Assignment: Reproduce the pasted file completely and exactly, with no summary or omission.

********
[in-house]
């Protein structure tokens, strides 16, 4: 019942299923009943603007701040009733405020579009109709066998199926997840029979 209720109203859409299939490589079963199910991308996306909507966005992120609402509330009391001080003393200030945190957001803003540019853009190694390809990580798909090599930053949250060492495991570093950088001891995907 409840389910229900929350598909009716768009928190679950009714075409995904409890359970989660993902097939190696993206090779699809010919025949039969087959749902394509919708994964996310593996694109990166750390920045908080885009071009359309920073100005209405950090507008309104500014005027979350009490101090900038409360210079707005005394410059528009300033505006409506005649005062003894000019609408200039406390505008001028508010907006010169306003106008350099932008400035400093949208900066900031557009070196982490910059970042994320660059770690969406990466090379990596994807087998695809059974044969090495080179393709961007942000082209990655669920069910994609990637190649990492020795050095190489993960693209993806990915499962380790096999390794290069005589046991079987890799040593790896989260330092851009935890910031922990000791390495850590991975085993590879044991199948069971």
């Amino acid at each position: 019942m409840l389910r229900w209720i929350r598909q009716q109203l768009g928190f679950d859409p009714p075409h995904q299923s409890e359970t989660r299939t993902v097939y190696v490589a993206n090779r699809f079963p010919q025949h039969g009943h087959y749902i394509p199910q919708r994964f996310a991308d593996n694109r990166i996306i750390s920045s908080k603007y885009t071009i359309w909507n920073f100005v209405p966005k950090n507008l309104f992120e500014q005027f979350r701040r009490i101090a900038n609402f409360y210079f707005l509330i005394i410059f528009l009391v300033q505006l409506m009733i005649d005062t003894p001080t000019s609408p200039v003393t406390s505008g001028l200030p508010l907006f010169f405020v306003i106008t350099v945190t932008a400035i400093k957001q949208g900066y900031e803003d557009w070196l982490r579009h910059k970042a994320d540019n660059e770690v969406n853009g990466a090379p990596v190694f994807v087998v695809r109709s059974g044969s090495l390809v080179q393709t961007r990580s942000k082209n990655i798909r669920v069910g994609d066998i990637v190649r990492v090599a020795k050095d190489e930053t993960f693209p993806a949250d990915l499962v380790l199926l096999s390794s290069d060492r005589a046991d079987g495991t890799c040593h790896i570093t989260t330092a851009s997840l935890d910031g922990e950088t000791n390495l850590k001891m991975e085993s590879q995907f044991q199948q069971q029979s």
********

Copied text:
[in-house]
């Protein structure tokens, strides 16, 4: 019942299923009943603007701040009733405020579009109709066998199926997840029979 209720109203859409299939490589079963199910991308996306909507966005992120609402509330009391001080003393200030945190957001803003540019853009190694390809990580798909090599930053949250060492495991570093950088001891995907 409840389910229900929350598909009716768009928190679950009714075409995904409890359970989660993902097939190696993206090779699809010919025949039969087959749902394509919708994964996310593996694109990166750390920045908080885009071009359309920073100005209405950090507008309104500014005027979350009490101090900038409360210079707005005394410059528009300033505006409506005649005062003894000019609408200039406390505008001028508010907006010169306003106008350099932008400035400093949208900066900031557009070196982490910059970042994320660059770690969406990466090379990596994807087998695809059974044969090495080179393709961007942000082209990655669920069910994609990637190649990492020795050095190489993960693209993806990915499962380790096999390794290069005589046991079987890799040593790896989260330092851009935890910031922990000791390495850590991975085993590879044991199948069971």
């Amino acid at each position: 019942m409840l389910r229900w209720i929350r598909q009716q109203l768009g928190f679950d859409p009714p075409h995904q299923s409890e359970t989660r299939t993902v097939y190696v490589a993206n090779r699809f079963p010919q025949h039969g009943h087959y749902i394509p199910q919708r994964f996310a991308d593996n694109r990166i996306i750390s920045s908080k603007y885009t071009i359309w909507n920073f100005v209405p966005k950090n507008l309104f992120e500014q005027f979350r701040r009490i101090a900038n609402f409360y210079f707005l509330i005394i410059f528009l009391v300033q505006l409506m009733i005649d005062t003894p001080t000019s609408p200039v003393t406390s505008g001028l200030p508010l907006f010169f405020v306003i106008t350099v945190t932008a400035i400093k957001q949208g900066y900031e803003d557009w070196l982490r579009h910059k970042a994320d540019n660059e770690v969406n853009g990466a090379p990596v190694f994807v087998v695809r109709s059974g044969s090495l390809v080179q393709t961007r990580s942000k082209n990655i798909r669920v069910g994609d066998i990637v190649r990492v090599a020795k050095d190489e930053t993960f693209p993806a949250d990915l499962v380790l199926l096999s390794s290069d060492r005589a046991d079987g495991t890799c040593h790896i570093t989260t330092a851009s997840l935890d910031g922990e950088t000791n390495l850590k001891m991975e085993s590879q995907f044991q199948q069971q029979s």